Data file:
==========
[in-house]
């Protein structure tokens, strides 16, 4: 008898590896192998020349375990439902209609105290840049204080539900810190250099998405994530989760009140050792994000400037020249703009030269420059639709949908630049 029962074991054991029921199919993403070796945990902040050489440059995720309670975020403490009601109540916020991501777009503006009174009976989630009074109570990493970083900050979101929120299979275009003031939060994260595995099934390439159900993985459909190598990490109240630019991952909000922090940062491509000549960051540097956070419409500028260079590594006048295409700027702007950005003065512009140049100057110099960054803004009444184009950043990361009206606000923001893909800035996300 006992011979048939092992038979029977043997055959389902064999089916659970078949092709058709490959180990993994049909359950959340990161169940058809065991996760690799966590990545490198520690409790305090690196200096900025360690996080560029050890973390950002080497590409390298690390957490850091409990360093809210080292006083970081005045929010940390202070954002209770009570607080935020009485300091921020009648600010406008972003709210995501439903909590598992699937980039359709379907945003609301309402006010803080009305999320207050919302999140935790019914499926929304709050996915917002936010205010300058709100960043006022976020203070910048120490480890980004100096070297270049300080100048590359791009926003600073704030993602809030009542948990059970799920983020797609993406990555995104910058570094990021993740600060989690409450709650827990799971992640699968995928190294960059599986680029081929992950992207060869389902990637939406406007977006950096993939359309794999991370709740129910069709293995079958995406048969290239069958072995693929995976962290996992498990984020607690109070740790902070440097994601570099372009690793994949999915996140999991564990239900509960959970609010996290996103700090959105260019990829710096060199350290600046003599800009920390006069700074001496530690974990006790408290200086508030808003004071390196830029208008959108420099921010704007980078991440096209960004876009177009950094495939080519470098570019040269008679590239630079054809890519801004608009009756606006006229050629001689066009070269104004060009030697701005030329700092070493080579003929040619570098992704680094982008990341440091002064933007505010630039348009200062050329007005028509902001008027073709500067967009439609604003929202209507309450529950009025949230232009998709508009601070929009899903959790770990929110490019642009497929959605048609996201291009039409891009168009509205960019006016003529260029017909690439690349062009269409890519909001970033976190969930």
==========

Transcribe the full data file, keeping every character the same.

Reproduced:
[in-house]
């Protein structure tokens, strides 16, 4: 008898590896192998020349375990439902209609105290840049204080539900810190250099998405994530989760009140050792994000400037020249703009030269420059639709949908630049 029962074991054991029921199919993403070796945990902040050489440059995720309670975020403490009601109540916020991501777009503006009174009976989630009074109570990493970083900050979101929120299979275009003031939060994260595995099934390439159900993985459909190598990490109240630019991952909000922090940062491509000549960051540097956070419409500028260079590594006048295409700027702007950005003065512009140049100057110099960054803004009444184009950043990361009206606000923001893909800035996300 006992011979048939092992038979029977043997055959389902064999089916659970078949092709058709490959180990993994049909359950959340990161169940058809065991996760690799966590990545490198520690409790305090690196200096900025360690996080560029050890973390950002080497590409390298690390957490850091409990360093809210080292006083970081005045929010940390202070954002209770009570607080935020009485300091921020009648600010406008972003709210995501439903909590598992699937980039359709379907945003609301309402006010803080009305999320207050919302999140935790019914499926929304709050996915917002936010205010300058709100960043006022976020203070910048120490480890980004100096070297270049300080100048590359791009926003600073704030993602809030009542948990059970799920983020797609993406990555995104910058570094990021993740600060989690409450709650827990799971992640699968995928190294960059599986680029081929992950992207060869389902990637939406406007977006950096993939359309794999991370709740129910069709293995079958995406048969290239069958072995693929995976962290996992498990984020607690109070740790902070440097994601570099372009690793994949999915996140999991564990239900509960959970609010996290996103700090959105260019990829710096060199350290600046003599800009920390006069700074001496530690974990006790408290200086508030808003004071390196830029208008959108420099921010704007980078991440096209960004876009177009950094495939080519470098570019040269008679590239630079054809890519801004608009009756606006006229050629001689066009070269104004060009030697701005030329700092070493080579003929040619570098992704680094982008990341440091002064933007505010630039348009200062050329007005028509902001008027073709500067967009439609604003929202209507309450529950009025949230232009998709508009601070929009899903959790770990929110490019642009497929959605048609996201291009039409891009168009509205960019006016003529260029017909690439690349062009269409890519909001970033976190969930």